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About the Author
As CMO and a member of the SAP Concur executive leadership team, Kim leads multi-national marketing teams responsible for product marketing, digital, brand, communications, audience marketing, demand generation, and events. Kim has a long history with SAP Concur, recently rejoining as vice president of global marketing centers of excellence, and from 2008 to 2013, she served as vice president of corporate marketing for Concur. Kim is passionate about breast cancer awareness and prevention, and actively serves as a board member and volunteer for the Susan G. Komen Puget Sound organization.

How Women Can Create Their Own Safe Travel Experiences

KAlbrecht
Occasional Member - Level 1
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Looking back over two decades of business trips, I can tell you I’ve learned a lot about how to better protect my personal safety. Some of the unsafe situations I found myself in were unavoidable, some were not, but I learned from each one. Examples include: a taxi ride where the car broke down on a New York interstate and I was on my own to find alternate transportation, getting really sick from food-borne bacteria, arriving alone in a foreign country after dark more unprepared than I realized, and sexual harassment. Planning ahead and knowing how to respond to these risks would have made a difference in my trip.

 

As I shared in the last blog, the companies we work for may have a super comprehensive travel risk management program, none at all, or somewhere in between. A travel manager who understands your unique safety needs might book your trip, or you may be responsible for making all the arrangements yourself. When it comes down to it, I’ve learned that no matter the level of support I have for my business trips, it’s ultimately up to me to be an engaged, educated traveler.The peace of mind I experience by prepping for potential risk is worth any investment of my time.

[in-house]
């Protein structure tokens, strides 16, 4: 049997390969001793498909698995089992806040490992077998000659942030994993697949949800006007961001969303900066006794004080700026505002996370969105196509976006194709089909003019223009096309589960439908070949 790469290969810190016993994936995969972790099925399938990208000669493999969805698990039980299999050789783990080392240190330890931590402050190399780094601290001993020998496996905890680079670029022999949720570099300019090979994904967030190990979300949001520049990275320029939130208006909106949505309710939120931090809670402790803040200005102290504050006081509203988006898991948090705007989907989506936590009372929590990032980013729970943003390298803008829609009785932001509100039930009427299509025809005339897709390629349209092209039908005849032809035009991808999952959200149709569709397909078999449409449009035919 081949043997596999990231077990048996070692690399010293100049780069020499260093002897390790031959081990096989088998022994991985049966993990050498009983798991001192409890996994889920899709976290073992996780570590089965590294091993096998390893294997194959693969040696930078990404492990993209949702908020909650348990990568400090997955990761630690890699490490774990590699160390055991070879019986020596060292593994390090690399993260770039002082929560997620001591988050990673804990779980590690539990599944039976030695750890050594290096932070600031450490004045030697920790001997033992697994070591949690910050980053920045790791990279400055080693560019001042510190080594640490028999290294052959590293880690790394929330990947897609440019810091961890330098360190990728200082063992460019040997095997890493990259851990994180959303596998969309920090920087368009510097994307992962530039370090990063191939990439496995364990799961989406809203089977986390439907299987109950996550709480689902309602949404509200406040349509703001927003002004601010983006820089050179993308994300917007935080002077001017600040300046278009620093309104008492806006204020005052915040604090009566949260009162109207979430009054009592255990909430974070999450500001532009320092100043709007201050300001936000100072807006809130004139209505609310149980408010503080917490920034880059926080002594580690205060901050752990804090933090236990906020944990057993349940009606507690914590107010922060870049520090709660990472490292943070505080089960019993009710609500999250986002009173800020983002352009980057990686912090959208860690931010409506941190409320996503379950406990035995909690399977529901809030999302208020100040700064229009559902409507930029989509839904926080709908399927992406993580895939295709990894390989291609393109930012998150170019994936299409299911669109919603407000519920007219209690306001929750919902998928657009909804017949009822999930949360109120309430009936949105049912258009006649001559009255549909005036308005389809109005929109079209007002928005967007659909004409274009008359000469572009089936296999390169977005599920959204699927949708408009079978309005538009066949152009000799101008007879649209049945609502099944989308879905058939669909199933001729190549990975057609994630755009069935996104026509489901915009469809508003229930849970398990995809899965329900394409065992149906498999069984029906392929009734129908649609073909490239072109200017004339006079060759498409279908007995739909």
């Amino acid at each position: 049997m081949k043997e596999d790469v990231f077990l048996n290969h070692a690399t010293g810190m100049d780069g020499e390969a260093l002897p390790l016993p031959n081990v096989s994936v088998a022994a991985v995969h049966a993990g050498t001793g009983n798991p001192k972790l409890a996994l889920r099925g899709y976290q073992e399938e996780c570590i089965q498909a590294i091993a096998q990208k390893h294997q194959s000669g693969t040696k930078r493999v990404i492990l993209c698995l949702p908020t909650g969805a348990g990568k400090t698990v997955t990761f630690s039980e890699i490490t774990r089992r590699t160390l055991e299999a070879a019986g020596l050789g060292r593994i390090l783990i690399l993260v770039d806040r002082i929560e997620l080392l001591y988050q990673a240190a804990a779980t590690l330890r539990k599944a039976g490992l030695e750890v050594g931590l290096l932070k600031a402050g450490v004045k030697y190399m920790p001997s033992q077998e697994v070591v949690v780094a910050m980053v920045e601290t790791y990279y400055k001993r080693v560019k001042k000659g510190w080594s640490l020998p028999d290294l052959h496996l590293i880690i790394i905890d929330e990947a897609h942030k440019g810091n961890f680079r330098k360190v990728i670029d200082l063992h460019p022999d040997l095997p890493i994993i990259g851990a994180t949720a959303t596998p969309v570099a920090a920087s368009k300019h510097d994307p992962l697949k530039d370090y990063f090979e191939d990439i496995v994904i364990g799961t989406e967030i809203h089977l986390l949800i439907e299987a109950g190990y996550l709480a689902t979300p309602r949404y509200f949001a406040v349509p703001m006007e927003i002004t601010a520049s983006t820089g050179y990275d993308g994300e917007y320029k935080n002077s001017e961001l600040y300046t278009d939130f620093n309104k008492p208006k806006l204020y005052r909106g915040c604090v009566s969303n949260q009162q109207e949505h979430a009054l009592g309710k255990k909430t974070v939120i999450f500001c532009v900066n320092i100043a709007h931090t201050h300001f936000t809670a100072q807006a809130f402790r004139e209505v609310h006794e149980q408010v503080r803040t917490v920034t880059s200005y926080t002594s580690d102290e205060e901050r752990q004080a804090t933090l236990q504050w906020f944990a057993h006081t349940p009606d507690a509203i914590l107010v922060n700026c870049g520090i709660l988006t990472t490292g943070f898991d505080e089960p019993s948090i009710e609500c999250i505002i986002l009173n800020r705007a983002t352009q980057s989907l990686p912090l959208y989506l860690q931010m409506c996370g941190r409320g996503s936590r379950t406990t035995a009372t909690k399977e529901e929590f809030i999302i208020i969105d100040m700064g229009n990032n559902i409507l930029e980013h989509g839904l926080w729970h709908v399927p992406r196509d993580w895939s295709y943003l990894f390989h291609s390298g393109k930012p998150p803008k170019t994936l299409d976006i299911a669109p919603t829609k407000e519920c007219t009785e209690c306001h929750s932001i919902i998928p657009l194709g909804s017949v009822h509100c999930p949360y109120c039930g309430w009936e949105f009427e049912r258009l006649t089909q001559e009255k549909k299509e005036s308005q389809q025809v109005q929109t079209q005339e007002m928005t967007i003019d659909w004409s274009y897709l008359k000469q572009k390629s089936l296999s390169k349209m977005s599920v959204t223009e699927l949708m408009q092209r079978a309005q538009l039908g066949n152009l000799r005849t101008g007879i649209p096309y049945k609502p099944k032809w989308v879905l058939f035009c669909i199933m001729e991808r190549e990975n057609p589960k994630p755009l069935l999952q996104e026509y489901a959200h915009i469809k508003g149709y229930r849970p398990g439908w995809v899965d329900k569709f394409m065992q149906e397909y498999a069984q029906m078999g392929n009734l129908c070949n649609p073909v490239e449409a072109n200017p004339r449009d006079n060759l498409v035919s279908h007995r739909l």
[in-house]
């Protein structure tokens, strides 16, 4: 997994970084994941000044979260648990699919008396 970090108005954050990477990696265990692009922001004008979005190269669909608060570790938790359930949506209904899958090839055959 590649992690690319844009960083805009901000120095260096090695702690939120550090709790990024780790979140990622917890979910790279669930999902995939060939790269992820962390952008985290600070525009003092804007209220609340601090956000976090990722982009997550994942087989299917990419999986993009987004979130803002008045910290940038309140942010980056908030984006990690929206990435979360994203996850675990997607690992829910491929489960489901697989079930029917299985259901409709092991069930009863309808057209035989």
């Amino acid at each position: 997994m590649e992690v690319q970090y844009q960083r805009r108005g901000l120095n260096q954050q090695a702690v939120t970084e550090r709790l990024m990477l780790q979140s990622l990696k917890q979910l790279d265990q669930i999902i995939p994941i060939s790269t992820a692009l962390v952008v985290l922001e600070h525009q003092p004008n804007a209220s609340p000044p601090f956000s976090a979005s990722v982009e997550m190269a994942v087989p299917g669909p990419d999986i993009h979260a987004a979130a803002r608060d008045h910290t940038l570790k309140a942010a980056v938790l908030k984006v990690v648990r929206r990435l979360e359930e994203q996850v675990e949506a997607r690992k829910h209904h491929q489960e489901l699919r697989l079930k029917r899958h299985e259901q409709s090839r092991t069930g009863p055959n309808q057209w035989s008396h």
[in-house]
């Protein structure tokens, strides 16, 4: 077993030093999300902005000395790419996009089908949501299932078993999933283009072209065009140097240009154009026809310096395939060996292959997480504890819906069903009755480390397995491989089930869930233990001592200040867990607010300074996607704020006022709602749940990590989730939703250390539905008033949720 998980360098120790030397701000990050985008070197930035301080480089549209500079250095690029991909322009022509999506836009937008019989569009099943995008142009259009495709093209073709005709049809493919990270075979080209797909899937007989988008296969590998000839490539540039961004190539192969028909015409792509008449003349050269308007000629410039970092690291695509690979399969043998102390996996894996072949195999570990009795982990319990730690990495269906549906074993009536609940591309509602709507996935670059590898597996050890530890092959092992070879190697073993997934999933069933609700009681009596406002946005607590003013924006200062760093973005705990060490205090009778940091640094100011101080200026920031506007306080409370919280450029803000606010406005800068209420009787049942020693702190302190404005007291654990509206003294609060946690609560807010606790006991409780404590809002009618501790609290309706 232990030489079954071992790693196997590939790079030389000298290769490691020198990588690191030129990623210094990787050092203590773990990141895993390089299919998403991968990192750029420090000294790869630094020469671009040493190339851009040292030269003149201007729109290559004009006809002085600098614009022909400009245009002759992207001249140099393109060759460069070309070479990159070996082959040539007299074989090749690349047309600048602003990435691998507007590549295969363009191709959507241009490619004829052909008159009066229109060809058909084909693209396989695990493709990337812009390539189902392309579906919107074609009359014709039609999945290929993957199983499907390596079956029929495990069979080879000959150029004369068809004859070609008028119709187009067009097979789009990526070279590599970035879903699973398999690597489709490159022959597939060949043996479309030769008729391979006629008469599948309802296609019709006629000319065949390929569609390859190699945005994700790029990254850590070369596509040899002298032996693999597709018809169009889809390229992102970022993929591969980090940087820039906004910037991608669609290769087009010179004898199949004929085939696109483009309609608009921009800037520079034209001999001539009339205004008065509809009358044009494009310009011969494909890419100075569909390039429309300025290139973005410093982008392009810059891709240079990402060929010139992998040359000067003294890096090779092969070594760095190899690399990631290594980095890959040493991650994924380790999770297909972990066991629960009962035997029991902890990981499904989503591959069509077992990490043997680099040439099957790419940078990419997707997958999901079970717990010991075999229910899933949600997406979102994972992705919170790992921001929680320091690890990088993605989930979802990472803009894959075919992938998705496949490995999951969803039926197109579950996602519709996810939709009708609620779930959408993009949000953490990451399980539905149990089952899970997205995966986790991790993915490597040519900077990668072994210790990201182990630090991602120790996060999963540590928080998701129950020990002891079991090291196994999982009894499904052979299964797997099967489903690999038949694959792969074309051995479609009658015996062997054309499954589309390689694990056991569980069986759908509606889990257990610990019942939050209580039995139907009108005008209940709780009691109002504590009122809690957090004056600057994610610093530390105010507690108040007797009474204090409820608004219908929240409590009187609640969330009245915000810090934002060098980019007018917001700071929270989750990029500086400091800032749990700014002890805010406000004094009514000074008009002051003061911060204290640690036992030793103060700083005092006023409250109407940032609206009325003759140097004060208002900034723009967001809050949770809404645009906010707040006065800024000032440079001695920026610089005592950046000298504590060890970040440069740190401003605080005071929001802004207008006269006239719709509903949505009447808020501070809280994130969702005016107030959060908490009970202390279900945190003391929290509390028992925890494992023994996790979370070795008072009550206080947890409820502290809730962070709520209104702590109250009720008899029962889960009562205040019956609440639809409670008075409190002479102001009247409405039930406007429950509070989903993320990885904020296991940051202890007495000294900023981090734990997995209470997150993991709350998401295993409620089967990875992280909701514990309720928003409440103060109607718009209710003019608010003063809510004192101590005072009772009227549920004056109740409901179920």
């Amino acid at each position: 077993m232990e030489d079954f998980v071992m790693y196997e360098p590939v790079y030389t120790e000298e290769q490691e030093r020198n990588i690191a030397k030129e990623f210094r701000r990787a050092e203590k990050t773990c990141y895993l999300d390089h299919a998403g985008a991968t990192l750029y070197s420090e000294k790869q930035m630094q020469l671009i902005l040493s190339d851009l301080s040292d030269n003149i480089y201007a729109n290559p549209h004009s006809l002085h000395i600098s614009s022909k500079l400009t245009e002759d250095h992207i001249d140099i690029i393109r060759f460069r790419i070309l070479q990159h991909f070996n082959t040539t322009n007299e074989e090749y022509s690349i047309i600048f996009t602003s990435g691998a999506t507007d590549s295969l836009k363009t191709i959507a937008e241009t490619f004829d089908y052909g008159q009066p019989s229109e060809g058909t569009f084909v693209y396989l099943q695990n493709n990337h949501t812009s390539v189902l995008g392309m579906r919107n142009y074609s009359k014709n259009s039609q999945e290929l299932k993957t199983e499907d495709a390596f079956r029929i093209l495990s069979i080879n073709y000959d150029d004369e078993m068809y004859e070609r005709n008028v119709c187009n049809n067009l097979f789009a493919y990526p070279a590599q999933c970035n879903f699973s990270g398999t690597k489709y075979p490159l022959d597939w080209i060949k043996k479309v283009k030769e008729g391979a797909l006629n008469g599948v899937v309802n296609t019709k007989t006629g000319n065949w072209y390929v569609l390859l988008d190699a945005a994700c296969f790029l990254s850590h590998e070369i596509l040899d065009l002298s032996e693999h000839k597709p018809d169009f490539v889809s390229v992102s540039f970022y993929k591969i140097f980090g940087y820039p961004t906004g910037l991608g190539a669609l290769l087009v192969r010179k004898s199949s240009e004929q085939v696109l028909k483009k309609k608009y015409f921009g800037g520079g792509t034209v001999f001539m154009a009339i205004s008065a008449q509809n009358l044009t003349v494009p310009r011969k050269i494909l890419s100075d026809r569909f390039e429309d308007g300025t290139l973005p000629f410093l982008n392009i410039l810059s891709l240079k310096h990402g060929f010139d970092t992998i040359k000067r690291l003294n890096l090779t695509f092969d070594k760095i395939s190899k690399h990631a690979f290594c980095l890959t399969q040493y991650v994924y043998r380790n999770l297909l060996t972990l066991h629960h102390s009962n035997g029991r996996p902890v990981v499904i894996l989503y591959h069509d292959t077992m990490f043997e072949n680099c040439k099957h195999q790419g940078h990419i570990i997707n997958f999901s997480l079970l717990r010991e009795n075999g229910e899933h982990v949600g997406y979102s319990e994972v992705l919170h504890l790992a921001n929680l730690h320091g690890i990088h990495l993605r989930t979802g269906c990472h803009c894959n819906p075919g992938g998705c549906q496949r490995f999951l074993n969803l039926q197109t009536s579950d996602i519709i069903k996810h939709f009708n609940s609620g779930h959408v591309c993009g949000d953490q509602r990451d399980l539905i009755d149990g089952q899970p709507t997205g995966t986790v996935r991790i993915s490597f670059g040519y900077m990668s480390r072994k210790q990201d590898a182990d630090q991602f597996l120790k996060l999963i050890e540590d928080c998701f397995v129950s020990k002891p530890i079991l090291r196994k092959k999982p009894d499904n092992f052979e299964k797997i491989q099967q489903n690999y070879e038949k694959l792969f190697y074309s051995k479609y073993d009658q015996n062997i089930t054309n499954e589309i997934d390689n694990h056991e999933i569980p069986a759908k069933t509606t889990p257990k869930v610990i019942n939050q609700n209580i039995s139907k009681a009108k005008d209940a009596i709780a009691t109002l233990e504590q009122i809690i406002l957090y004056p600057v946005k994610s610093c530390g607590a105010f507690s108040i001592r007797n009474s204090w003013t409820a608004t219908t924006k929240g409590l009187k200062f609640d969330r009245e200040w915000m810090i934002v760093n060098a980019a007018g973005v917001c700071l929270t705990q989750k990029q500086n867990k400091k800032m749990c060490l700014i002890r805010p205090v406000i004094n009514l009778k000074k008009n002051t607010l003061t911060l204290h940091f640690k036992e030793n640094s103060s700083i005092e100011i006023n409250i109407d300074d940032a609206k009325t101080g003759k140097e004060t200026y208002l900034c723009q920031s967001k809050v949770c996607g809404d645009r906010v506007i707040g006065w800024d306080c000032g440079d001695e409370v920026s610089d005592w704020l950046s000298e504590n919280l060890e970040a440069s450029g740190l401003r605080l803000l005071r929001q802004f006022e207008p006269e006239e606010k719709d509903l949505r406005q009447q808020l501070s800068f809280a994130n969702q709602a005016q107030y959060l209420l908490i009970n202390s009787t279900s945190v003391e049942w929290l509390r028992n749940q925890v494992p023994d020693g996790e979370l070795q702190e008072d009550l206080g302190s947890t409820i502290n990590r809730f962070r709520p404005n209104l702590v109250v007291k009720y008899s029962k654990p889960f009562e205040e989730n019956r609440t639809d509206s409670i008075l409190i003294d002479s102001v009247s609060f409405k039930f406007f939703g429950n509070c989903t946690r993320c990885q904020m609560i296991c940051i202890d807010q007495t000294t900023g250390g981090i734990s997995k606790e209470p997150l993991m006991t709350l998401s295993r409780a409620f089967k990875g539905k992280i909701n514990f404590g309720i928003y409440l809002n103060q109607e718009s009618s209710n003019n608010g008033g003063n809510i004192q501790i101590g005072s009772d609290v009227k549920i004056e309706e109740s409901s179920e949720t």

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Preparation is the Antidote to Fear 

Whether we’re traveling stateside or internationally, it’s not unusual for female travelers to feel vulnerable. According to Kathy Leodler, CEO of security firm Rampart Group, and former FBI special agent, SWAT commander, and corporate security director, “Female business travelers are at greater risk for assault, theft, sexual harassment, and kidnapping.” She added, “Prevention is key. It’s the advance work you can do pretty quickly that will help ensure your safety and well-being—so your ability to conduct business is not impacted or slowed down.”

 

By learning to avoid unsafe situations, we’re also protecting the welfare of our families at home—whether we’re single, married, a parent, or near retirement. There’s always someone counting on us to return safe and sound.

 

We’ve assembled an eBook, A Safety Checklist for Female Business Travelers, with resources, tips, and behavioral protocols to help you take more control of your safety when traveling. This guide includes expert tips from Kathy Leodler and trusted organizations and is especially helpful for the unmanaged female business traveler—those responsible for making their own business travel arrangements without the assistance of a company-wide travel program.

 

Here is what’s covered:   

  • Understanding Business Trip Insurance
  • Trip Planning Essentials
  • Packing for Safety
  • Protecting Your Health and Welfare
  • Lodging Safety Tips 
  • Practicing New Behaviors
  • Social Media and Cyber Safety While Traveling

Next week, in my final blog of the series, Women: Are You Traveling Alone for Business? Keep Your Mobile Charged, I’ll review how mobile technology can be your travel safety best friend, especially when traveling alone in a location you’ve never been before.  

 

This article first appeared in the SAP Concur Newsroom: https://www.concur.com/newsroom/article/how-women-can-create-their-own-safe-business-travel-experien...